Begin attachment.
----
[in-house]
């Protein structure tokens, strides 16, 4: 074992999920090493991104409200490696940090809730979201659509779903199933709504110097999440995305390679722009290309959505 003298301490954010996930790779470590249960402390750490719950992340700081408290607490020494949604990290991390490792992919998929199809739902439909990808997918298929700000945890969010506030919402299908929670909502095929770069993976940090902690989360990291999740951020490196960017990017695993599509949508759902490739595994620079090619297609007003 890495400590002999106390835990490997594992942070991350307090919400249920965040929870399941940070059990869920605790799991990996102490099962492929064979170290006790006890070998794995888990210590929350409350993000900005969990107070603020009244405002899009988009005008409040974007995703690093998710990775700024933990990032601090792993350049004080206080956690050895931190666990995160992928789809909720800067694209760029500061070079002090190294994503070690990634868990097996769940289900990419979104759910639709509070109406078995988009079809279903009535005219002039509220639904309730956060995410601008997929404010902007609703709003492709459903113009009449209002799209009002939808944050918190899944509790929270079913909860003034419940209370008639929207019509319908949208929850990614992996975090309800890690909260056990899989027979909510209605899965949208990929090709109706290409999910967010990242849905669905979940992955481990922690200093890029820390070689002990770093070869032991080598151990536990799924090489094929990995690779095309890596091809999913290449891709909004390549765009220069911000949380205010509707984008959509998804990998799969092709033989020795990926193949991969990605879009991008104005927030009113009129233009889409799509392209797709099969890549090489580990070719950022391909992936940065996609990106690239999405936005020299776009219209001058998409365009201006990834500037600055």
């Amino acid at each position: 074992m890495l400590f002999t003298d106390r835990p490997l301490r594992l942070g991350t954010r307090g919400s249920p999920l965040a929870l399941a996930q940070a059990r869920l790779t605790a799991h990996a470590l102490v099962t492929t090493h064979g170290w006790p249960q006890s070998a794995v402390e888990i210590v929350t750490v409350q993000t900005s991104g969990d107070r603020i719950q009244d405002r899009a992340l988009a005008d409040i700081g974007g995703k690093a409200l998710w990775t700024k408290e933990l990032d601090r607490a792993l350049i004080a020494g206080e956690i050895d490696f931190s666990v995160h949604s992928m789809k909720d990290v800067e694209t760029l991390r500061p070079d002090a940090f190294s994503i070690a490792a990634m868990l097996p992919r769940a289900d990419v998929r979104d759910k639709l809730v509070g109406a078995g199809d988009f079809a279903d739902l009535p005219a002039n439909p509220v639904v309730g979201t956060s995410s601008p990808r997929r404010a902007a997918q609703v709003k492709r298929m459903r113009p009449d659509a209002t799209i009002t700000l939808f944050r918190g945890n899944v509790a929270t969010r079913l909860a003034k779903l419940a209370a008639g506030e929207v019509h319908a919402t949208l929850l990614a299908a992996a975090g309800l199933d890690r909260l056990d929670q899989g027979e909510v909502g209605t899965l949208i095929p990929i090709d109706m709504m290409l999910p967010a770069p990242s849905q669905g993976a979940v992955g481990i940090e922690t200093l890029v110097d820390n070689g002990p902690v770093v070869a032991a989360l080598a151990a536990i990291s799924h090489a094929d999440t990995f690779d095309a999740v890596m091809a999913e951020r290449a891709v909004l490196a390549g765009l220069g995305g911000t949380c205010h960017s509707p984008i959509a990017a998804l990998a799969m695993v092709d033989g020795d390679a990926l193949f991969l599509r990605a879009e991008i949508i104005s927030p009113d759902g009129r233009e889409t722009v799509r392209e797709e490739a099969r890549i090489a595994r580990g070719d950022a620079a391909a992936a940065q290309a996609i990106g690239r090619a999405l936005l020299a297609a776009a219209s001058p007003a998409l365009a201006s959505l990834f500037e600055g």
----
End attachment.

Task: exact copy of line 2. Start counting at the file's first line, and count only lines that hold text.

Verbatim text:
């Protein structure tokens, strides 16, 4: 074992999920090493991104409200490696940090809730979201659509779903199933709504110097999440995305390679722009290309959505 003298301490954010996930790779470590249960402390750490719950992340700081408290607490020494949604990290991390490792992919998929199809739902439909990808997918298929700000945890969010506030919402299908929670909502095929770069993976940090902690989360990291999740951020490196960017990017695993599509949508759902490739595994620079090619297609007003 890495400590002999106390835990490997594992942070991350307090919400249920965040929870399941940070059990869920605790799991990996102490099962492929064979170290006790006890070998794995888990210590929350409350993000900005969990107070603020009244405002899009988009005008409040974007995703690093998710990775700024933990990032601090792993350049004080206080956690050895931190666990995160992928789809909720800067694209760029500061070079002090190294994503070690990634868990097996769940289900990419979104759910639709509070109406078995988009079809279903009535005219002039509220639904309730956060995410601008997929404010902007609703709003492709459903113009009449209002799209009002939808944050918190899944509790929270079913909860003034419940209370008639929207019509319908949208929850990614992996975090309800890690909260056990899989027979909510209605899965949208990929090709109706290409999910967010990242849905669905979940992955481990922690200093890029820390070689002990770093070869032991080598151990536990799924090489094929990995690779095309890596091809999913290449891709909004390549765009220069911000949380205010509707984008959509998804990998799969092709033989020795990926193949991969990605879009991008104005927030009113009129233009889409799509392209797709099969890549090489580990070719950022391909992936940065996609990106690239999405936005020299776009219209001058998409365009201006990834500037600055």